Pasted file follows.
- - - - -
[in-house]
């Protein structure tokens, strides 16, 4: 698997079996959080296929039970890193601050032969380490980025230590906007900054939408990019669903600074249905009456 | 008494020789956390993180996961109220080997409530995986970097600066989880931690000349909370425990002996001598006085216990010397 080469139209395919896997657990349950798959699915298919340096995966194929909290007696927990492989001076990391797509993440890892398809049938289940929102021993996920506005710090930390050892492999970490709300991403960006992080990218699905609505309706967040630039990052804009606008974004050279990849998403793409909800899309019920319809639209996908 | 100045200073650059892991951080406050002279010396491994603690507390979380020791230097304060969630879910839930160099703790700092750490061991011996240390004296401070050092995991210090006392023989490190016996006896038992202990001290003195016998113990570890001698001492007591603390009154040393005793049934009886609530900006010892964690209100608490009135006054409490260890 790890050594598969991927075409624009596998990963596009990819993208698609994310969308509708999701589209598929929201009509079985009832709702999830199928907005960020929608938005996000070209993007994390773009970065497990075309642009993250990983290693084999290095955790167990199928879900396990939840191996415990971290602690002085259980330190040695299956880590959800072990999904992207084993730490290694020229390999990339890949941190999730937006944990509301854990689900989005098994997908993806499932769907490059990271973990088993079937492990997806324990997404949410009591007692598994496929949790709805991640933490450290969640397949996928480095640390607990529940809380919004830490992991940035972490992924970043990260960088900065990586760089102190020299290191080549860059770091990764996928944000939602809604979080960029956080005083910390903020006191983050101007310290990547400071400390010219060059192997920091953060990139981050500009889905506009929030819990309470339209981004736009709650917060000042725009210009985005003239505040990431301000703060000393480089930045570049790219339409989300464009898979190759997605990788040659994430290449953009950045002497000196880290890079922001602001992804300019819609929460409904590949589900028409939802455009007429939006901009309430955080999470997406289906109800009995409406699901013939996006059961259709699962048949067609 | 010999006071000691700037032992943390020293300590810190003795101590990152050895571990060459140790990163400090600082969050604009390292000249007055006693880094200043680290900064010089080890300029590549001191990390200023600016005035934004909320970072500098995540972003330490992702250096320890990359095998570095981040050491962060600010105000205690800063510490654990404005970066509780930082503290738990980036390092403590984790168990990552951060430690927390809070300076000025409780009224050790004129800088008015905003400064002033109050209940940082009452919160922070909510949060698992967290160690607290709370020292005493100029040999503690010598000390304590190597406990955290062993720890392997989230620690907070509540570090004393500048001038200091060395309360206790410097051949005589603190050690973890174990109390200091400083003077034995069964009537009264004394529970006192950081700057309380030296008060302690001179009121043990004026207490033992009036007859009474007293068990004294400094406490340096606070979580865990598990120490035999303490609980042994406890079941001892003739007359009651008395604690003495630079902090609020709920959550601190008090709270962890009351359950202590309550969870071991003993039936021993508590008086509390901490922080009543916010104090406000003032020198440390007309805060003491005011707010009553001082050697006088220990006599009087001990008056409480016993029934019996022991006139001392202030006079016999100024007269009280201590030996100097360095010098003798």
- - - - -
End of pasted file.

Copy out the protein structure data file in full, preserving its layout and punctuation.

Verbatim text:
[in-house]
């Protein structure tokens, strides 16, 4: 698997079996959080296929039970890193601050032969380490980025230590906007900054939408990019669903600074249905009456 | 008494020789956390993180996961109220080997409530995986970097600066989880931690000349909370425990002996001598006085216990010397 080469139209395919896997657990349950798959699915298919340096995966194929909290007696927990492989001076990391797509993440890892398809049938289940929102021993996920506005710090930390050892492999970490709300991403960006992080990218699905609505309706967040630039990052804009606008974004050279990849998403793409909800899309019920319809639209996908 | 100045200073650059892991951080406050002279010396491994603690507390979380020791230097304060969630879910839930160099703790700092750490061991011996240390004296401070050092995991210090006392023989490190016996006896038992202990001290003195016998113990570890001698001492007591603390009154040393005793049934009886609530900006010892964690209100608490009135006054409490260890 790890050594598969991927075409624009596998990963596009990819993208698609994310969308509708999701589209598929929201009509079985009832709702999830199928907005960020929608938005996000070209993007994390773009970065497990075309642009993250990983290693084999290095955790167990199928879900396990939840191996415990971290602690002085259980330190040695299956880590959800072990999904992207084993730490290694020229390999990339890949941190999730937006944990509301854990689900989005098994997908993806499932769907490059990271973990088993079937492990997806324990997404949410009591007692598994496929949790709805991640933490450290969640397949996928480095640390607990529940809380919004830490992991940035972490992924970043990260960088900065990586760089102190020299290191080549860059770091990764996928944000939602809604979080960029956080005083910390903020006191983050101007310290990547400071400390010219060059192997920091953060990139981050500009889905506009929030819990309470339209981004736009709650917060000042725009210009985005003239505040990431301000703060000393480089930045570049790219339409989300464009898979190759997605990788040659994430290449953009950045002497000196880290890079922001602001992804300019819609929460409904590949589900028409939802455009007429939006901009309430955080999470997406289906109800009995409406699901013939996006059961259709699962048949067609 | 010999006071000691700037032992943390020293300590810190003795101590990152050895571990060459140790990163400090600082969050604009390292000249007055006693880094200043680290900064010089080890300029590549001191990390200023600016005035934004909320970072500098995540972003330490992702250096320890990359095998570095981040050491962060600010105000205690800063510490654990404005970066509780930082503290738990980036390092403590984790168990990552951060430690927390809070300076000025409780009224050790004129800088008015905003400064002033109050209940940082009452919160922070909510949060698992967290160690607290709370020292005493100029040999503690010598000390304590190597406990955290062993720890392997989230620690907070509540570090004393500048001038200091060395309360206790410097051949005589603190050690973890174990109390200091400083003077034995069964009537009264004394529970006192950081700057309380030296008060302690001179009121043990004026207490033992009036007859009474007293068990004294400094406490340096606070979580865990598990120490035999303490609980042994406890079941001892003739007359009651008395604690003495630079902090609020709920959550601190008090709270962890009351359950202590309550969870071991003993039936021993508590008086509390901490922080009543916010104090406000003032020198440390007309805060003491005011707010009553001082050697006088220990006599009087001990008056409480016993029934019996022991006139001392202030006079016999100024007269009280201590030996100097360095010098003798």